Caritas India, founded in 1962, is the official development arm, registered under the Societies Registration Act XXI 1860 (the Punjab Amendment Act 1957), of the Catholic Church in India. The word Caritas originates from Latin, which means, Love in Action. The name connotes the efforts to bring compassion and love to humanity. Caritas India is a member of the Caritas Confederation of more than 160 member organisations working in nearly 200 countries, making it the second largest humanitarian network in the world.
Steered by the Gospel principles of love and compassion, and rooted in the commitment to inalienable human rights and social justice, Caritas India has worked in a mission mode, to alleviate human suffering. It believes that there is a close relationship between poverty and the denial of human rights and fundamental freedom, where lack of human rights and fundamental freedom can be both a cause and a consequence of poverty. Since its inception, Caritas India has been unique in its strategic responsiveness to emerging social challenges at international and national level, by engaging with social researchers, proponents and the policy makers.
Propelled by the commitment to preserve the dignity and sacredness of human personality, Caritas India serves the underprivileged sections of society, hailing from socially excluded communities, the Scheduled Castes and Scheduled Tribes, and religious minorities by exercising preferential actions for the most marginalised. As a result, with a large spectrum of development interventions across the country, Caritas India is recognised as a leading NGO in poverty alleviation through community managed disaster risk reduction and natural resource management.
The operations of Caritas India were initiated through disaster response during the Bangladesh refugee crisis in 1971, but over five decades of experiences in the field has led to diversification and up-scaling of interventions. Current interventions are in the areas of Emergency & Disaster Risk Reduction, Climate Adaptive Agriculture & Sustainable Livelihood, Tribal Development, Dalit Inclusion & Development, Child Protection & Development, Anti-Human Trafficking and Community Health Care with a focus on HIV/AIDS, malaria, tuberculosis and other communicable diseases.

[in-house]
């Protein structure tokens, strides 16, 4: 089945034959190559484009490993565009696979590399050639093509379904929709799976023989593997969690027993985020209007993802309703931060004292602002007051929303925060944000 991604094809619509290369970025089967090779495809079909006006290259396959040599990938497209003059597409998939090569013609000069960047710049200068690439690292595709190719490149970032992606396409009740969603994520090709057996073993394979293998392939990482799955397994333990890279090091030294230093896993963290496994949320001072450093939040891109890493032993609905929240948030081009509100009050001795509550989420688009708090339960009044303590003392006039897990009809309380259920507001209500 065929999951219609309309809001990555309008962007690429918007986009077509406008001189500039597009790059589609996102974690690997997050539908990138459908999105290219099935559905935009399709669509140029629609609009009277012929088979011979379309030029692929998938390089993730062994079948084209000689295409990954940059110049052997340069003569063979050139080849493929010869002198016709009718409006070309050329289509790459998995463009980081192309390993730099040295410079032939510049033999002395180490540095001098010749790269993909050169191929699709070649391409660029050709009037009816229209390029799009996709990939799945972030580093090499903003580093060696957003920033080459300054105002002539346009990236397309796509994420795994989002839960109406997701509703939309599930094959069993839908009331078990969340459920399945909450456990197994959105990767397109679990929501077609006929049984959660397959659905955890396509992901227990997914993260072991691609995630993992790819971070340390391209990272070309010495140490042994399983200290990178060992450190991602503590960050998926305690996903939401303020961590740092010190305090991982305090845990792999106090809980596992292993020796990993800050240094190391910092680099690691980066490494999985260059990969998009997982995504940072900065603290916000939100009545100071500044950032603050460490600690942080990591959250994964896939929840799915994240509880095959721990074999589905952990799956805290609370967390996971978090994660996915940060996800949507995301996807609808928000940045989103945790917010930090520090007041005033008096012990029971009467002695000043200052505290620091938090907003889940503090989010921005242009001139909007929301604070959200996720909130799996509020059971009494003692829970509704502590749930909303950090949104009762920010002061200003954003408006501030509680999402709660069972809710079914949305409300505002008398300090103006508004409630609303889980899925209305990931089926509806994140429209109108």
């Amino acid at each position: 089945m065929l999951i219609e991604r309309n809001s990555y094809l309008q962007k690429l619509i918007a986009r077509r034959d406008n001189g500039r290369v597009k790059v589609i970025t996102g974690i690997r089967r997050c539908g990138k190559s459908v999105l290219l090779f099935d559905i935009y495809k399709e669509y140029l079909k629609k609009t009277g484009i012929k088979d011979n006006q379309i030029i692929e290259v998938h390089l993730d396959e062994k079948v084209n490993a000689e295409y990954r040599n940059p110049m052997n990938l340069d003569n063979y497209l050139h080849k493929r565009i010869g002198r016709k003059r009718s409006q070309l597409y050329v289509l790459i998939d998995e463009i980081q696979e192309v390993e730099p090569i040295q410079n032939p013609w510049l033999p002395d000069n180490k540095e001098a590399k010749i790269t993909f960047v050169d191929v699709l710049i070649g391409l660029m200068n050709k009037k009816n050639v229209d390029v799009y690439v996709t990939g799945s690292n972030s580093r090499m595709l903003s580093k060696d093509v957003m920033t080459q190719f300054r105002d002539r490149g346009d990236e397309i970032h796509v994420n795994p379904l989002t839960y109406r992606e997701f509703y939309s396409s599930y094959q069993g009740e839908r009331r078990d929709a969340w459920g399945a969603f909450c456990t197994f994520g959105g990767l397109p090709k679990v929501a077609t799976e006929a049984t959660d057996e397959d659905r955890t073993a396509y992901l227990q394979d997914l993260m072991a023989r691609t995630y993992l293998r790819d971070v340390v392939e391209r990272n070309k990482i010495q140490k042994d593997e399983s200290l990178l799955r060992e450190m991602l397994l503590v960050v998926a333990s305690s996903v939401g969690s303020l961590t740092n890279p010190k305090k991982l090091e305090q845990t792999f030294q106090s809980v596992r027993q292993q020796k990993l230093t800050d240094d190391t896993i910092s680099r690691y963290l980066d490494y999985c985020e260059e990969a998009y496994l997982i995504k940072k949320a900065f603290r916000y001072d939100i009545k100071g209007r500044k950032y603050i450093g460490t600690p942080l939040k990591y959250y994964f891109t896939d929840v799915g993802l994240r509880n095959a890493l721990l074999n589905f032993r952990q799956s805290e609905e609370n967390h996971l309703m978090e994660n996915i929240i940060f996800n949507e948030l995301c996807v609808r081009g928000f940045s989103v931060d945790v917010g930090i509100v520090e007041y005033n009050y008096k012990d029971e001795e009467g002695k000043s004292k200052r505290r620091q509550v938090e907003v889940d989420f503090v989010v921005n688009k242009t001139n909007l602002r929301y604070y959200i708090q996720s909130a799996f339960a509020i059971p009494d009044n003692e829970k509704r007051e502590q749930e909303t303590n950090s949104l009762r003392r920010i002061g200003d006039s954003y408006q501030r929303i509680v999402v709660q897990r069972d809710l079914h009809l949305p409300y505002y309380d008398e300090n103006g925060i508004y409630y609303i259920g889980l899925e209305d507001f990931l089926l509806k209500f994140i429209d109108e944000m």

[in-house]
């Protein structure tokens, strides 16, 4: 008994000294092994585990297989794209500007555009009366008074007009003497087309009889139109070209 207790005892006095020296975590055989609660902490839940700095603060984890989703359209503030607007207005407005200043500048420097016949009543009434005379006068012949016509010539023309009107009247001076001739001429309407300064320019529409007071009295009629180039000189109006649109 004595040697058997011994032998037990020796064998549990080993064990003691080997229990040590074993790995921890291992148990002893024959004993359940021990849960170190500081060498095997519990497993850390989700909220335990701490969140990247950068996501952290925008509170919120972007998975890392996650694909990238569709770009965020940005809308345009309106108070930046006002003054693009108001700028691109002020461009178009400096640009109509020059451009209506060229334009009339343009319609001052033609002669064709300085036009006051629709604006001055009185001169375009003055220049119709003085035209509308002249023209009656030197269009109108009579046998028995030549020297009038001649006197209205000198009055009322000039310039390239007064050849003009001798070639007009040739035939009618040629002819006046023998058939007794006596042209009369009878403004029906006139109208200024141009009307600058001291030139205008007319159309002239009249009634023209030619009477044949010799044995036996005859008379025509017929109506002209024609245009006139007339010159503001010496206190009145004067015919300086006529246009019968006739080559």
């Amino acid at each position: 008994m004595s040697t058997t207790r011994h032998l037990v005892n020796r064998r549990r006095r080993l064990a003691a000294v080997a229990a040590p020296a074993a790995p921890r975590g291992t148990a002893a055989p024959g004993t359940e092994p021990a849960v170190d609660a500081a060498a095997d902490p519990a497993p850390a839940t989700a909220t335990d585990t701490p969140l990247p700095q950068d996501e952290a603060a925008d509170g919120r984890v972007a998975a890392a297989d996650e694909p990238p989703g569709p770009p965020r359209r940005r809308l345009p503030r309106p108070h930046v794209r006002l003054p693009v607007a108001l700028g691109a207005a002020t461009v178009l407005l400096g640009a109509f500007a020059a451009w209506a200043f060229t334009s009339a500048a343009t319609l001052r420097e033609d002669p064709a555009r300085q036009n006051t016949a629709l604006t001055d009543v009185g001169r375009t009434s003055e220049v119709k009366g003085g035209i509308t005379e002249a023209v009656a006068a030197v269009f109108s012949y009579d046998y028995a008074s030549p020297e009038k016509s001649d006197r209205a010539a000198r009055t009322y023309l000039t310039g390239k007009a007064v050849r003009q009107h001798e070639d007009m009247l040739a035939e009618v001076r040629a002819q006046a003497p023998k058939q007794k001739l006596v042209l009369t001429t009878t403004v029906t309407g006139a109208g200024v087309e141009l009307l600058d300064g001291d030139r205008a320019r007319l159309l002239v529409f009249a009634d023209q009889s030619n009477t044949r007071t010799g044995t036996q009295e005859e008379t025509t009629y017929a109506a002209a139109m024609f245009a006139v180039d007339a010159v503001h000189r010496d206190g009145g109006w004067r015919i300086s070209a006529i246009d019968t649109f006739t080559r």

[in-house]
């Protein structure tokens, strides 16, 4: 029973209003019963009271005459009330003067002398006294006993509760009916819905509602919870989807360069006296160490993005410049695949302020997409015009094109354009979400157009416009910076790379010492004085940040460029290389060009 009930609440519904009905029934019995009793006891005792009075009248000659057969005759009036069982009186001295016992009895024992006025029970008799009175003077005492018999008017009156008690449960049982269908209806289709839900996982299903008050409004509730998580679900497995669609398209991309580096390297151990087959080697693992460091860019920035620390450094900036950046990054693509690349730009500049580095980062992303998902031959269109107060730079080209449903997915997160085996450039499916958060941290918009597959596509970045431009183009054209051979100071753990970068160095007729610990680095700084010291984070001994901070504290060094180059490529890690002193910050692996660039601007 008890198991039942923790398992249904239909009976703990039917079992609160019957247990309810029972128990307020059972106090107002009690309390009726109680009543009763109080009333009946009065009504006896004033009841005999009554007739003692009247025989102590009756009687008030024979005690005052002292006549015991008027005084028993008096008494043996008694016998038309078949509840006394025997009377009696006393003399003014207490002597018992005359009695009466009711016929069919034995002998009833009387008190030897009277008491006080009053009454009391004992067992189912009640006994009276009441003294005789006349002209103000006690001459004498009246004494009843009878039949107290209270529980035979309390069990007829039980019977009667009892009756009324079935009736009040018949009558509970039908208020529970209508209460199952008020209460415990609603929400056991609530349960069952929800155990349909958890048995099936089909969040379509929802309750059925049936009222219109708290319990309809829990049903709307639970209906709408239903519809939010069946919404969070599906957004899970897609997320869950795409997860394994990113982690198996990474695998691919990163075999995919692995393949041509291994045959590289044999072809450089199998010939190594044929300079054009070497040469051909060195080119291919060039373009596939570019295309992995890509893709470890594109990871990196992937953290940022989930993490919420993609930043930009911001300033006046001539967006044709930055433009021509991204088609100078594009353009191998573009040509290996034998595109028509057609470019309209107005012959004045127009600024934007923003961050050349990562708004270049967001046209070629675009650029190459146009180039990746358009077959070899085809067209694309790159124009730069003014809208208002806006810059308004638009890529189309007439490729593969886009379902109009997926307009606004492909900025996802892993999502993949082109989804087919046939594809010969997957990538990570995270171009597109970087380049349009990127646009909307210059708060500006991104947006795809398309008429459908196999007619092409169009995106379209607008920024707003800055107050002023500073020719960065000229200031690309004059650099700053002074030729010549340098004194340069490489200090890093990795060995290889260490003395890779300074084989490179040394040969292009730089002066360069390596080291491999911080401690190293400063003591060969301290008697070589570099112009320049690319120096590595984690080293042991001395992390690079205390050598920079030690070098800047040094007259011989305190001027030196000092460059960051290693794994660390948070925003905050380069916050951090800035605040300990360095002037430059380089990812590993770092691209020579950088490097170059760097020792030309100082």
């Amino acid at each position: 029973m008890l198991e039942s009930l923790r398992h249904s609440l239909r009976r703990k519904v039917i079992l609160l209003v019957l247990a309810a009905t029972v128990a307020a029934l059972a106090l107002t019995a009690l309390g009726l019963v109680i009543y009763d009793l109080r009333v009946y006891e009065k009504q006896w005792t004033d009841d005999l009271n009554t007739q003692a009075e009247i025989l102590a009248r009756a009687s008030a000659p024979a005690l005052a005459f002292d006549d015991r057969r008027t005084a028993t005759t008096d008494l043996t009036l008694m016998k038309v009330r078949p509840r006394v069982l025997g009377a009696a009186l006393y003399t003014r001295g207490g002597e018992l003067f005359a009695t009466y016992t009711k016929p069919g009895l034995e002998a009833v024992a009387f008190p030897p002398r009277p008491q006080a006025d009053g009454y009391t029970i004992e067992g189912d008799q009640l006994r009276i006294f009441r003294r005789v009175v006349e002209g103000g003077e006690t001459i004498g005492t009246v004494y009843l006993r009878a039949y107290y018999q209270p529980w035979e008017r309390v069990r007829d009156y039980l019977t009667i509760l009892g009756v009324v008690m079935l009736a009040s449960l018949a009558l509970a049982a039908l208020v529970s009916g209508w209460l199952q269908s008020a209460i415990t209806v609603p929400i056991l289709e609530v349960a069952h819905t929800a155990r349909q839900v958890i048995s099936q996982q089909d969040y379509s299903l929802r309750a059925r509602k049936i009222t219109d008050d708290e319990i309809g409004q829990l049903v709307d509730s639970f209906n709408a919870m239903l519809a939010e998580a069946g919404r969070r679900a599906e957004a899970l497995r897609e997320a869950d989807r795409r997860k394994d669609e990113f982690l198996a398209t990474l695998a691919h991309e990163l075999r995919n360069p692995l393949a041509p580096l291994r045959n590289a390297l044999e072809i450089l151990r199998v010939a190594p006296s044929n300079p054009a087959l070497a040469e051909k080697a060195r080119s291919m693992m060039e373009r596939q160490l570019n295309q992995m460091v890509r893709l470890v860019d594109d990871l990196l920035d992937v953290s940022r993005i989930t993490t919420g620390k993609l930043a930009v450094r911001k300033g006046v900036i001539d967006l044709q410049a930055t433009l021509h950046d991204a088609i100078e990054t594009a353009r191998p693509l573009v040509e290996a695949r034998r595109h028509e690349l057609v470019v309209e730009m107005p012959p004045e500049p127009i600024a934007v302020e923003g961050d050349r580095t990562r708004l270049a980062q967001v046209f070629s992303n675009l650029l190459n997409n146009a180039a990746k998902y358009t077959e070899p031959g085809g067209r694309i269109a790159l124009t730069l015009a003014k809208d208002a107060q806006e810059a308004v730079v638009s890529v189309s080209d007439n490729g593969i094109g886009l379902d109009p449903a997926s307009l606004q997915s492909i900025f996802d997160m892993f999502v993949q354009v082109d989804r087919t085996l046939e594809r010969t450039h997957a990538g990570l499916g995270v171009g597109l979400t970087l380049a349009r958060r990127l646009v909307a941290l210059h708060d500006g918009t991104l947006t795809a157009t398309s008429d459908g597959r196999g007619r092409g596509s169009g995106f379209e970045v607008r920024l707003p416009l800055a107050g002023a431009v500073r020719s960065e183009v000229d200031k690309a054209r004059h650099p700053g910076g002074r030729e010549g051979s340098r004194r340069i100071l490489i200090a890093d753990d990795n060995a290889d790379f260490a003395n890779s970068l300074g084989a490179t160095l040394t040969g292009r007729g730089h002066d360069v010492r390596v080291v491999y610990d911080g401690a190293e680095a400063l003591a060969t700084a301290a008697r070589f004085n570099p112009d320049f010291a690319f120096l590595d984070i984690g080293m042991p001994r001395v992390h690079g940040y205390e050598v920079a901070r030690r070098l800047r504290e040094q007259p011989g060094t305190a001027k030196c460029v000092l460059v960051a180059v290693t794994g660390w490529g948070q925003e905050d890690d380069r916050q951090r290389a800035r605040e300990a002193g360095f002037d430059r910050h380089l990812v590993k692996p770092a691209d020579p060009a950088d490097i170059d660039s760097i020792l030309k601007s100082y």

In the past five decades, Caritas India has contributed significantly to nation building by supporting 22 945 projects to the tune of 13 730 million rupees. With a shift from a charity and welfare mode to a rights based approach, the strategic role of Caritas India has gone beyond funding the projects, by supporting hundreds of development organisations to increase their capacities to achieve greater levels of effectiveness whilst upholding organisational autonomy.
Basanta Norah an eight year old orphan, recalling the ‘unforgettable’ night of 2 July 2017, said, “When the floods hit my village Rangapathara, located on the embankment of river Ranga-Nadi, all I was thinking who will save me from dying.” The death toll from monsoon floods in India, Bangladesh and Nepal has climbed to over ...
Caritas is launching an emergency appeal to help people who’ve been hit by floods in Assam and Bihar in India. Millions of people have been displaced and over 150 have lost their lives as a result of the floods.
One positive result of the tsunami is that our Caritas national organisations and their ties with communities are strengthened. They’ve been able to use that strength as a gateway for other integral human development efforts.
Tsunami affected communities in Sri Lanka. Caritas organisations from India, Indonesia, Sri Lanka and Thailand joined confederation members from around the world, Church and other religious leaders in Sri Lanka 3-5 December to remember victims of the 2004 Asia tsunami.
Hundreds of thousands of people in India need help after Cyclone Phailin flattened their homes and destroyed their livelihoods. Many people remain marooned with their villages cut off due to high flood waters.